5) 1⁄2" long PVC tubes (n=3-4): These tubes should have a length of 75cm. They are used to connect one end to the PVC "T" to support the hoop. On the other end, they are connected to elbows PVC of 45º (Figs. 1 and 2 )

6) 1⁄2" PVC elbows of 45º (n=3-4): On one end, the PVC long tubes that hold the plastic hoop are connected. On the other end, the short PVC tubes are connected (Fig. 2)

7) 1⁄2" PVC Short tubes (n=3): the length of these tubes is 15cm. These are joined to the elbows of 1⁄2" of 45° on one end. On the other end, they are inserted into a PVC tube. These short tubes give support to the conical structure that forms the trap (Fig. 2).

Part 3: Cone-Trap base

8) 2" PVC tube (n=1): this has a length of 25cm; and the three or four PVC short tubes (no. 8) can then be introduced into the upper end of the 25cm PVC tube. The lower end connects to a large 2" PCV joint (Figs. 2 and 3).

9) 2" PVC connecter (n=1): this allows the con- nection between the 2" PVC tube and the first tube reducer (Fig. 3).

10) 2" to 1" reducer (n=1): this connects the 2" PVC joint to a second tube reducer (Fig. 3).

11) 1" to 1⁄2" PVC reducer (n=1): this connects the upper end to the 2" to 1" reducer and connects the lower end to the 1⁄2" PVC tube (Fig. 3).

Fig. 1 Part 1. Hoop with conical catch bag. 

12) 1⁄2" PVC adapter (hot water) (n=1): this connects the 1" to 1⁄2" PVC reducer to the male adaptor of 1⁄2" to 3⁄8" (Fig. 3).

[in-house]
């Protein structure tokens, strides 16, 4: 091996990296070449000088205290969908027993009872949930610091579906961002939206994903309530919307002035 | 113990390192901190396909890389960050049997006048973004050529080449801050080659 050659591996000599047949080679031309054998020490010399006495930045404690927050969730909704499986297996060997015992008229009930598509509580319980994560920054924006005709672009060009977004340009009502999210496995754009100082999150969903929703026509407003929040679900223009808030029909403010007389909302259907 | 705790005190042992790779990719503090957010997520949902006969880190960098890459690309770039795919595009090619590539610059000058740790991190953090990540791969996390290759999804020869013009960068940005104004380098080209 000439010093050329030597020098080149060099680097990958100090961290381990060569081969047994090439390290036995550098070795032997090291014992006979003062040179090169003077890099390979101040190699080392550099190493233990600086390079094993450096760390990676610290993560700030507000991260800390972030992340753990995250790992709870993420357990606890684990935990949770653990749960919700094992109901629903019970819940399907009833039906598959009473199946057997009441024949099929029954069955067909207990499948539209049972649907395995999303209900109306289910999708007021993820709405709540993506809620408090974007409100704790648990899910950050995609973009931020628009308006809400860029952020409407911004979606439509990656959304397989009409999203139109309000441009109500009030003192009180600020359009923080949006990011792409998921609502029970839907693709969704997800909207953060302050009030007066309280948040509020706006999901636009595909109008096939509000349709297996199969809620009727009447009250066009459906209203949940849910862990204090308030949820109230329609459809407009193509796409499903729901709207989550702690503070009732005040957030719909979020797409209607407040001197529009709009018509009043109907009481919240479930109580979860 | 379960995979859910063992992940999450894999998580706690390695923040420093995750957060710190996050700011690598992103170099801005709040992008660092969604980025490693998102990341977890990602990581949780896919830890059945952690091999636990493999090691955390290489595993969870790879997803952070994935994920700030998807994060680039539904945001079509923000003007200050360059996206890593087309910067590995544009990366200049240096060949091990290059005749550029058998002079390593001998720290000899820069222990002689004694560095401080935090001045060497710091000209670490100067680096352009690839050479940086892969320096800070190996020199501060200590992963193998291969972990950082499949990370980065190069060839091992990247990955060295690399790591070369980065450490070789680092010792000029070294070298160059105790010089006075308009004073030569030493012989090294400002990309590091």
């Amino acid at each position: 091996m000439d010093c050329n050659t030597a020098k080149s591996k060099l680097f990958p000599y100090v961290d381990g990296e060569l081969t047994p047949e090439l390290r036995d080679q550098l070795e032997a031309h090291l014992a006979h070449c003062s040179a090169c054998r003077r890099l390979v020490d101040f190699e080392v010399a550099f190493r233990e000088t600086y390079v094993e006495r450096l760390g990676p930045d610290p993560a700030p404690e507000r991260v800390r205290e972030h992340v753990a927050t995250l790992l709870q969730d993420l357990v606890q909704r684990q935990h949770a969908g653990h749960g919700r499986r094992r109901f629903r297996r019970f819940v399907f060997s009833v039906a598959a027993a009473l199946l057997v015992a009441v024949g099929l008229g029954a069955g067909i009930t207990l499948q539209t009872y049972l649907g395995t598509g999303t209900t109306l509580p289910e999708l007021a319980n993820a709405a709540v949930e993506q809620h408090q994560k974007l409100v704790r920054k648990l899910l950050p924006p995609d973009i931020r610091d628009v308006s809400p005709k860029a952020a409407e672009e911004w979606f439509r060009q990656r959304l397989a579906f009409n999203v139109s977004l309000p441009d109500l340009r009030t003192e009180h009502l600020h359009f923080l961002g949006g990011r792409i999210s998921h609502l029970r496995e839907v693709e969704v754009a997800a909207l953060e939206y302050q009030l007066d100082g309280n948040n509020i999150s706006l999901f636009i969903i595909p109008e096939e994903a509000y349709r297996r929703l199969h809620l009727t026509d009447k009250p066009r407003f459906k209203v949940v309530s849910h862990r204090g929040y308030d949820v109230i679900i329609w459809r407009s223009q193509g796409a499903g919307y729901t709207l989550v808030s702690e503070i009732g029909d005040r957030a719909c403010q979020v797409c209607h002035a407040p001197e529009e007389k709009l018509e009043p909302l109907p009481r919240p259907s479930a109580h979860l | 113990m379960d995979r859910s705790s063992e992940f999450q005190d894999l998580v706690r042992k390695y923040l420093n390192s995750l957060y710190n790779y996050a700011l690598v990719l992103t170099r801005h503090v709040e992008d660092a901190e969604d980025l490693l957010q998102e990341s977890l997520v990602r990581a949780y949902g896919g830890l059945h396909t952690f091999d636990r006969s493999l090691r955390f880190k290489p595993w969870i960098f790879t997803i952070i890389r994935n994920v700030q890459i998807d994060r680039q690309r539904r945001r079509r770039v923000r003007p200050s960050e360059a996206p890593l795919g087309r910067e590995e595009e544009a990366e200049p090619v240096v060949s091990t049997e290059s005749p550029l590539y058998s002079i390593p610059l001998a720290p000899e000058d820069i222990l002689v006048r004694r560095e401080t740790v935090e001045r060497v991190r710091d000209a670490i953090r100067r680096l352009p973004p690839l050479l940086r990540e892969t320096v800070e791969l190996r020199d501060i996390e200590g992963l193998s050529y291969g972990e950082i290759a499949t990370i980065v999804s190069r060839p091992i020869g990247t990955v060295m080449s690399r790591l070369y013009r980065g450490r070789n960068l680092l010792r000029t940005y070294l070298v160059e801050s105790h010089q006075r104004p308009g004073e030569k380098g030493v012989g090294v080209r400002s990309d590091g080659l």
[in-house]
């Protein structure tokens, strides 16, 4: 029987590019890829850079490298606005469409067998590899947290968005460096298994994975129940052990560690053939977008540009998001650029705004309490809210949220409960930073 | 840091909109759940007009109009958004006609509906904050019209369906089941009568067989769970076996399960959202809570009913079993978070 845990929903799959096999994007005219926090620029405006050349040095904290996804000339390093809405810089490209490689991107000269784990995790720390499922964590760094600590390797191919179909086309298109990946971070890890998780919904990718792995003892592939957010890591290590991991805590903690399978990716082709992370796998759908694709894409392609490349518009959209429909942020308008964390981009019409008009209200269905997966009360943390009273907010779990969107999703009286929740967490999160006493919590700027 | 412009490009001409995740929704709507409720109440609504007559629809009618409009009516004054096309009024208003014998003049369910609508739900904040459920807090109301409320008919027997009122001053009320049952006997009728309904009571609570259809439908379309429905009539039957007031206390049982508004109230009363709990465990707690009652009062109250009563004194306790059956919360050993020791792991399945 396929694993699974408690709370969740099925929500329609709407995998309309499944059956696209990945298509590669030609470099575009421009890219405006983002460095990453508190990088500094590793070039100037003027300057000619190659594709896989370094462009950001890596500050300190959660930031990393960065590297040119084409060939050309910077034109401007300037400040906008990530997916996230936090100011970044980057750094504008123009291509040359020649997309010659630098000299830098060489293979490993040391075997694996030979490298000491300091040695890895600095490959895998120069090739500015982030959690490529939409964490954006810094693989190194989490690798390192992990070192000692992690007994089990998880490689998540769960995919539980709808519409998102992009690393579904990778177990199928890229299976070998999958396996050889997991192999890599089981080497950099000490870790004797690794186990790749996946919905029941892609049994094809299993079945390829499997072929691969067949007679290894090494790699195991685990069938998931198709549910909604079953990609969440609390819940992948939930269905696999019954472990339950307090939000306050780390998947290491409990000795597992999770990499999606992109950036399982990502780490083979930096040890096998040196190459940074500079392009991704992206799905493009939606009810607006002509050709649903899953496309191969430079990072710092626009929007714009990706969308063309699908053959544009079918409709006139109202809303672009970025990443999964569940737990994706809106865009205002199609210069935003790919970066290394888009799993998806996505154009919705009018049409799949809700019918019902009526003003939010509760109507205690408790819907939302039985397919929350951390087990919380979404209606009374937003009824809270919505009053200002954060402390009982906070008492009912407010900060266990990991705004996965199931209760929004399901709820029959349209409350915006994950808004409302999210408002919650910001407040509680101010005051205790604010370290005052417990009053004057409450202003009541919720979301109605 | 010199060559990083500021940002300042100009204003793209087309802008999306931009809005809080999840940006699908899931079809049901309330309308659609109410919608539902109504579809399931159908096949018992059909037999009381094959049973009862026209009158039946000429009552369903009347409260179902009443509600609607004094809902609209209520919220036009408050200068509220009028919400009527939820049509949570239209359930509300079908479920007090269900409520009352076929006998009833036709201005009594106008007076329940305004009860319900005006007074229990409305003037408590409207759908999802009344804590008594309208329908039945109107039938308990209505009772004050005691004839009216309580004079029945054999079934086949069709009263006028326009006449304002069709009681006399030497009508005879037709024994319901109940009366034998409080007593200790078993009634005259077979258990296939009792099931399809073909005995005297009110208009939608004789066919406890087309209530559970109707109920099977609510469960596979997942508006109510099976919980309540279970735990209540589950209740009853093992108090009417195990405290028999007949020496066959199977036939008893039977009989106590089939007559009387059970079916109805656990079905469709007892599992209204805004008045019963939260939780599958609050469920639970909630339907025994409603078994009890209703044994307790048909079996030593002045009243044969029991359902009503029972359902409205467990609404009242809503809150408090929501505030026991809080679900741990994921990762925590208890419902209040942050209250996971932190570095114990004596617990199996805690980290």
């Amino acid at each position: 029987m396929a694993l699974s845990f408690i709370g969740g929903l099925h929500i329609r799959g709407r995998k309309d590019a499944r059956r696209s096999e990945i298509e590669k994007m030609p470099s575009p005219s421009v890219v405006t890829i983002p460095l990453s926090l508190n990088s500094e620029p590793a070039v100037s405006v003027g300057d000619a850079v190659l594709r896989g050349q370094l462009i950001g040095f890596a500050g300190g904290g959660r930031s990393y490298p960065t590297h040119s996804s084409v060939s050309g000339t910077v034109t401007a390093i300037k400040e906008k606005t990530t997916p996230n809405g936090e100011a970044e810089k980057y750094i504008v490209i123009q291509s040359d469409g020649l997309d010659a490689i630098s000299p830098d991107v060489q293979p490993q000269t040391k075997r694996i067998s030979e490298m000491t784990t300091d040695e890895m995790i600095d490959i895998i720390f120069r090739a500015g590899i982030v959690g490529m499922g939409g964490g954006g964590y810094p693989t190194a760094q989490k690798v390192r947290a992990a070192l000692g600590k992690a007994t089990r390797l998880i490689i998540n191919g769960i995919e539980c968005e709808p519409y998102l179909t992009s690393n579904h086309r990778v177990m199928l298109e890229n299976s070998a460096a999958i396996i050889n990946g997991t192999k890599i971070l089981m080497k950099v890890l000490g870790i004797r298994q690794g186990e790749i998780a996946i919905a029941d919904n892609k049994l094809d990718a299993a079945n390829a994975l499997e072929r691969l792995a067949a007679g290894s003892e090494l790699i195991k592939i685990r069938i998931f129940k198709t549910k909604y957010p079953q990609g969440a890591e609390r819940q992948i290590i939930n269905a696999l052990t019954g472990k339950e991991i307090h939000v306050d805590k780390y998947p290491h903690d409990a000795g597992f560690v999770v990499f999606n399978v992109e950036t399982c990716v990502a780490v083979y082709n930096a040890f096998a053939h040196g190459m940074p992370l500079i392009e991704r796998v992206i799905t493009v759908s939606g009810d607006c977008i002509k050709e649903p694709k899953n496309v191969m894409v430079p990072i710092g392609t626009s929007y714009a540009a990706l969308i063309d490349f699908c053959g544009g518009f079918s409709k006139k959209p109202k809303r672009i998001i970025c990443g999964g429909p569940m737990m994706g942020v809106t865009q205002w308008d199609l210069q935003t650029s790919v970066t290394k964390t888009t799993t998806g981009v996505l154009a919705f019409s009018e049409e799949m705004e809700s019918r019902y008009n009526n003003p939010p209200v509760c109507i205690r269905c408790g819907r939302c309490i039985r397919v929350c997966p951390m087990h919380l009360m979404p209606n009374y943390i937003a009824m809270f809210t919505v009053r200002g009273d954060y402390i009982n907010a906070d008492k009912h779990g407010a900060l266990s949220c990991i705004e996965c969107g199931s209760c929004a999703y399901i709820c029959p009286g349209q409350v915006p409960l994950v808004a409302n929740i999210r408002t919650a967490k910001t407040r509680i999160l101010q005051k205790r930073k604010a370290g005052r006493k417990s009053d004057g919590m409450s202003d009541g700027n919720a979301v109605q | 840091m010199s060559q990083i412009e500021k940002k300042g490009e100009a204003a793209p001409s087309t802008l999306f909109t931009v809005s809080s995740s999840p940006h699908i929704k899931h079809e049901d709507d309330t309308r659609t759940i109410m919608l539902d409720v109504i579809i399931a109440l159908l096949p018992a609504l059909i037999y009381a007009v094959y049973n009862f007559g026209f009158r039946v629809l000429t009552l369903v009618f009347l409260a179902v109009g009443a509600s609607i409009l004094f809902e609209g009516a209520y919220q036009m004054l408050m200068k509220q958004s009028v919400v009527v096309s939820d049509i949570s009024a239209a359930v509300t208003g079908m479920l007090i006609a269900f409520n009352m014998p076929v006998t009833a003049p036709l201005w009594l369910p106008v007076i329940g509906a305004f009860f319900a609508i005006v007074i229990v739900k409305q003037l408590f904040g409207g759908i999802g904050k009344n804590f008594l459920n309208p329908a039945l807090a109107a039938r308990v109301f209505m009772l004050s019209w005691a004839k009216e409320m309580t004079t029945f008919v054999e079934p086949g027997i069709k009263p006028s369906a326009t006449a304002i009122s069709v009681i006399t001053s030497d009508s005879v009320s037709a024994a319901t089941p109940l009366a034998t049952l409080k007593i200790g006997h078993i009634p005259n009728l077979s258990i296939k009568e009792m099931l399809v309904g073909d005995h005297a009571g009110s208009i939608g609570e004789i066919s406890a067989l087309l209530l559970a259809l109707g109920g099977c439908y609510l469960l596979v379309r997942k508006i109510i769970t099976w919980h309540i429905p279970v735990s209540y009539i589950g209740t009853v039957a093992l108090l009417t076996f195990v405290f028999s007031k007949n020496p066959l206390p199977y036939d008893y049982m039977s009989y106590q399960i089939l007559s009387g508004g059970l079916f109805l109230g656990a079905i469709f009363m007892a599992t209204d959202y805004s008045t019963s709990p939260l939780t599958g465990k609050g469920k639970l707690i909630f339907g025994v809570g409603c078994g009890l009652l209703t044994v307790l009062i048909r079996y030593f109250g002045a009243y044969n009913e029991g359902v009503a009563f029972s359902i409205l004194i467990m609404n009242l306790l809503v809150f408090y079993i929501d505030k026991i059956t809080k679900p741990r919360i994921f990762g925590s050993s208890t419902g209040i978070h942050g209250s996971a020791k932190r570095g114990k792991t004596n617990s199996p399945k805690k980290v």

13) 3⁄8 "Aluminum tubes: These must be adjusted in such a way that several can be connected to each other to reach the desired height of the caves roof (Fig. 3).

Trap assembly: The cone-trap features two perma- nent assembly structures. 1) The plastic ring along with the cone-shaped mosquito netting and the cloth with the rope-closing system. The plastic ring will be placed in the "T" of the PVC, which will also be permanently rigged (Fig. 1). 2) The union of the large PVC pipe with joints and reducers will also be a structure that is permanently rigged (Fig. 3). All parts of this union are glued with PVC pipe cement. It is important that all connections between pieces and connectors are well-welded so that the structure is rigid.

The plastic ring structure is sequentially connected to the long tubes, the 45° elbows and the short tubes (Figs. 1 and 2). The short tubes are inserted into the large PVC tube that has the reducers (Fig. 2), and the PVC tube is connected to the aluminum tubes or a telescopic pole (Fig. 3).